In the U.S., there are 2.4 million grandparents serving as primary caregivers for their grandchildren (Simmons & Dye, 2003). Parental substance abuse, psychiatric disorders, incarceration, homicide, HIV-AIDS are the primary reasons grandparents are raising their grandchildren (Dowdell, 1995; Kelley, Whitley, & Sipe, 2007; Poindexter & Linsk, 1999; Vega, et al., 1993). Clearly, many custodial grandparents are raising grandchildren under very difﬁcult circumstances. The myriad of challenges faced by custodial grandparents is deﬁned in the literature, including limited ﬁnancial resources, emotional distress, social isolation, inability to access necessary community-based private/public support services (Landry-Meyer, Gerard, & Guzell, 2005; Waldrop & Weber, 2001). In addition, as older custodial grandparents experience the effects of aging, many become anxious about parenting grandchildren as their physical/mental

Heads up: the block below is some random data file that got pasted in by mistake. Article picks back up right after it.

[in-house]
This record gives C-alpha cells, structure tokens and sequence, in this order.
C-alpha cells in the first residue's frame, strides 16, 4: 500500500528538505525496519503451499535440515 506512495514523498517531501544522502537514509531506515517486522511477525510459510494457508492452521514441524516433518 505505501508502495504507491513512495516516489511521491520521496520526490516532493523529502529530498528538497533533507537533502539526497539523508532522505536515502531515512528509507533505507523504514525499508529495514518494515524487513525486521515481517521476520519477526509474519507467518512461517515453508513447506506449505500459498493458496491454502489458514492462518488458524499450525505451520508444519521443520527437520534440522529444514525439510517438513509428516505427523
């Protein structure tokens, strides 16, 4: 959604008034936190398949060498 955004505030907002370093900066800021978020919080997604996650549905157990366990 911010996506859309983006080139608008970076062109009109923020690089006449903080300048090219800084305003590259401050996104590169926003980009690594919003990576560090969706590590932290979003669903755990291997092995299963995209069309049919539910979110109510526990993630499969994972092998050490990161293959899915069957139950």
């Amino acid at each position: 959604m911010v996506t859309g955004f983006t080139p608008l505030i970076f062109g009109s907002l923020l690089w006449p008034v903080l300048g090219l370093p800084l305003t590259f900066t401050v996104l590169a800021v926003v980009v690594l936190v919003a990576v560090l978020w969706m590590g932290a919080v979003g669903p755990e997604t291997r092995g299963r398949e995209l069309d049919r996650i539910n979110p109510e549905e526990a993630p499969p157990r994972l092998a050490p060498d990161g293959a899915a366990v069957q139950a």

capacity declines, further exacerbating any perceived lack of competence to fully meet the demands of parenting (Fuller-Thomson & Minkler, 2000). The literature also provides descriptions of various service delivery initiatives that offer a range of support services for grandparents. Case management, respite care, health services, support groups, parent education classes, legal assistance, and material aid are notable services targeted to custodial grandparents (Cox, 2002; Dannison & Smith, 2003; Kelley, Whitley, & Campos, 2010; McCallion, Janicki, Grant-Grifﬁn, & Kolomer, 2000). Program descriptions often suggest empowerment is a desired outcome for program participants. There is the expectation that through specialized intervention services, grandparents’ will feel empowered to manage their parenting responsibilities with competence, to acquire a positive perspective about their support networks, and to master advocacy skills to beneﬁt their families. However, past studies have based conclusions about empowered participants largely on small sample sizes and anecdotal statements. In response to this limitation, this chapter extends a previously published study on empowerment of African-American grandmothers that describes an intervention service for custodial grandparents in parent-absent households, with the speciﬁc goal of empowering its participants (Whitley, Kelley, & Campos, 2011). The described program accentuates the strengths of grandparents through a comprehensive, interdisciplinary service structure, and facilitates the development of appropriate problem-solving skills to address family needs. The current study presents a portion of the data results from the previous work, but also tests grandparents’ perceptions of family support networks and community resources to ascertain how they might be associated with perceptions of empowerment. In addition, qualitative statements from former program participants further elucidate program effects.